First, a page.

1/18/2010 3:03 PM
When the rearfoot everts, the medial forefoot is forced into the ground. This results in a dorsiflexion force on the first ray and jamming of the first MPJ as the patients begins to toe-off.
An article published several years ago in the Journal of the American Podiatric Medical Association gives us some good data on this relationship. Paul D. Harradine, MSc, and Lawrence S. Bevan, BSc (Hons), did a preliminary study on "The Effect of Rearfoot Eversion on Maximal Hallux Dorsiflexion." They found that hallux dorsiflexion is decreased with rearfoot eversion*.
This again underscores the importance of prescribing rearfoot control when treating hallux limitus.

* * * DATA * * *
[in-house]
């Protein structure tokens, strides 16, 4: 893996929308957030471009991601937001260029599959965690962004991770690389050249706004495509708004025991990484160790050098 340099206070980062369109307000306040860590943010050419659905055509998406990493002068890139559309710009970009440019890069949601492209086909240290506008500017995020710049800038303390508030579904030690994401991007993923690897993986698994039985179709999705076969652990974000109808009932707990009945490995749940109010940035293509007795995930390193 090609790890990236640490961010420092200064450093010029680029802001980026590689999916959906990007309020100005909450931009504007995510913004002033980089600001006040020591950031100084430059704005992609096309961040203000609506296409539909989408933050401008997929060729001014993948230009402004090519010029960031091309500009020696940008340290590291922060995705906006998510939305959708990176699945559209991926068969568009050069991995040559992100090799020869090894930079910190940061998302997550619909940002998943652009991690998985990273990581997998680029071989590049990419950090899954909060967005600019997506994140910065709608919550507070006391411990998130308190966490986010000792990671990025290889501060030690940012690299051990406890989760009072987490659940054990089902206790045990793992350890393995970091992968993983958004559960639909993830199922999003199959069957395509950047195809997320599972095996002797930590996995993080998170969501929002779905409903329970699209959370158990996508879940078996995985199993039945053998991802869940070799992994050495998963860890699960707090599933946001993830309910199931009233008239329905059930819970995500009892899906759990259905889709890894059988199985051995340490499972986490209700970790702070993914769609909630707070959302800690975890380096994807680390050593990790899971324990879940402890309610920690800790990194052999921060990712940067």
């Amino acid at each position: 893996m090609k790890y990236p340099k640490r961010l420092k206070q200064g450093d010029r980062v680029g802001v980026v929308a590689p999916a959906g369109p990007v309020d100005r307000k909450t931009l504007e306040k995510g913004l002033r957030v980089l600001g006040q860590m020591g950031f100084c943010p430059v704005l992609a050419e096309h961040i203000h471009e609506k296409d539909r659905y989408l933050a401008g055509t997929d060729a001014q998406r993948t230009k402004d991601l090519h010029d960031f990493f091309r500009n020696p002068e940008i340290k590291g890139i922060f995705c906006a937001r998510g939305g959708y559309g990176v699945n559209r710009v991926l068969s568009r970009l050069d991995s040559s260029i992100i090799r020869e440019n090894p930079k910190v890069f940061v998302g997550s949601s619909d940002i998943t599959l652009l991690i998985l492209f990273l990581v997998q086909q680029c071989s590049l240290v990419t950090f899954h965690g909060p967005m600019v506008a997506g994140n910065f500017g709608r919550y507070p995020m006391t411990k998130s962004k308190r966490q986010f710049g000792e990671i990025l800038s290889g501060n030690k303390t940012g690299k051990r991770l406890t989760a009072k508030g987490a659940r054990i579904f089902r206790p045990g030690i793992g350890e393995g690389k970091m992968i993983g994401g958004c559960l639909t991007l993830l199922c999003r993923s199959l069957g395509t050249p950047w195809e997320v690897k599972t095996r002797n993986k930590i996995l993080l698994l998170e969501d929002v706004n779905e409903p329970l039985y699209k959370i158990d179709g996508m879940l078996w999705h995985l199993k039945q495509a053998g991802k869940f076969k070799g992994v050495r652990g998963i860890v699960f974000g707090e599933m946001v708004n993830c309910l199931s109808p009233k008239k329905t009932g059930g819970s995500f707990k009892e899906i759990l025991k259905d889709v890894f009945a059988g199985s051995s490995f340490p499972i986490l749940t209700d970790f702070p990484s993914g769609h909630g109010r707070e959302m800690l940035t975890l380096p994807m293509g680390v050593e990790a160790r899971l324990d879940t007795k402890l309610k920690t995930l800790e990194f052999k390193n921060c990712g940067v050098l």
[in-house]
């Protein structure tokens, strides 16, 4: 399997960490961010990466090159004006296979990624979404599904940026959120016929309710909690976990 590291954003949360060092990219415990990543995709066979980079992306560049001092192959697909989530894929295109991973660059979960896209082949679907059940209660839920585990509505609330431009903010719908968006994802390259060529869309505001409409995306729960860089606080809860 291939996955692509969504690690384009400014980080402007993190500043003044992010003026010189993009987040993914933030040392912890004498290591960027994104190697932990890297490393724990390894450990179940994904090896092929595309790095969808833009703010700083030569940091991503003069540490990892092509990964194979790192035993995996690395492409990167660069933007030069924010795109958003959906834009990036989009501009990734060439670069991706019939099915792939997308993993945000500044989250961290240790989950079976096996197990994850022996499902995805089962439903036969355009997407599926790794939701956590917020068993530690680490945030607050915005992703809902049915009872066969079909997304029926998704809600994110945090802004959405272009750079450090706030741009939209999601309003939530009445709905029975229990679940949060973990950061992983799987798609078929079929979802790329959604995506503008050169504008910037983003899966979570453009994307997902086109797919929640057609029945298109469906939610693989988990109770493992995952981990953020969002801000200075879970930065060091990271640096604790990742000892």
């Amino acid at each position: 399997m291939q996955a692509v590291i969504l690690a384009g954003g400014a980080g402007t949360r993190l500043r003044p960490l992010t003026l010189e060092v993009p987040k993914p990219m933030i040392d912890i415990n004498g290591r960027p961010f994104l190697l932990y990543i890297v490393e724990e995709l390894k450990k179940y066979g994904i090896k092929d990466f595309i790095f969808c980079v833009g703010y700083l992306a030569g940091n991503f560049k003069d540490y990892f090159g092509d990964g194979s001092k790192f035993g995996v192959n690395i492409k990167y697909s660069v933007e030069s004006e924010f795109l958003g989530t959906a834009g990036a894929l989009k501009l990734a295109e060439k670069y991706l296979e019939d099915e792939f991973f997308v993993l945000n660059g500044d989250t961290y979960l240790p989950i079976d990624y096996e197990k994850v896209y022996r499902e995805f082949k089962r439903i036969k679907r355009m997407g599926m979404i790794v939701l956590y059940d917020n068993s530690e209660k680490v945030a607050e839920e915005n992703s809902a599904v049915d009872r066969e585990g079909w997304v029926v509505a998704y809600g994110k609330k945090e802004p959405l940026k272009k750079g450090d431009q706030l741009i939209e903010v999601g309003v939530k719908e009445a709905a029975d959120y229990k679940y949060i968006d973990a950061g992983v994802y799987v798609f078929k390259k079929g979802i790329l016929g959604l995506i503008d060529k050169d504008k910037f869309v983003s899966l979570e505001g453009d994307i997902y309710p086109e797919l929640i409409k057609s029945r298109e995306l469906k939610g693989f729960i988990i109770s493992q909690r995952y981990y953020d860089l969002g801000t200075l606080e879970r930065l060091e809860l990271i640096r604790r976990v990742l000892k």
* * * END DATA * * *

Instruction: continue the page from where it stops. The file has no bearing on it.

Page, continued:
To resist rearfoot eversion, your orthotic prescription should contain:
Proper negative casting is critical. Plantarflex the first ray or dorsiflex the hallux to resistance during casting (This plantarflexes the first ray). If you have any questions on proper casting technique, watch our casting video.
*Paul D. Harradine, MSc, SRCh, CertEd, and Lawrence S. Bevan, BSc (Hons), SRCh. The Effect of Rearfoot Eversion on Maximal Hallux Dorsiflexion: A Preliminary Study. Journal of the American Podiatic Medical Association, Pg. 390, Volume 90, Number 8, September 2000.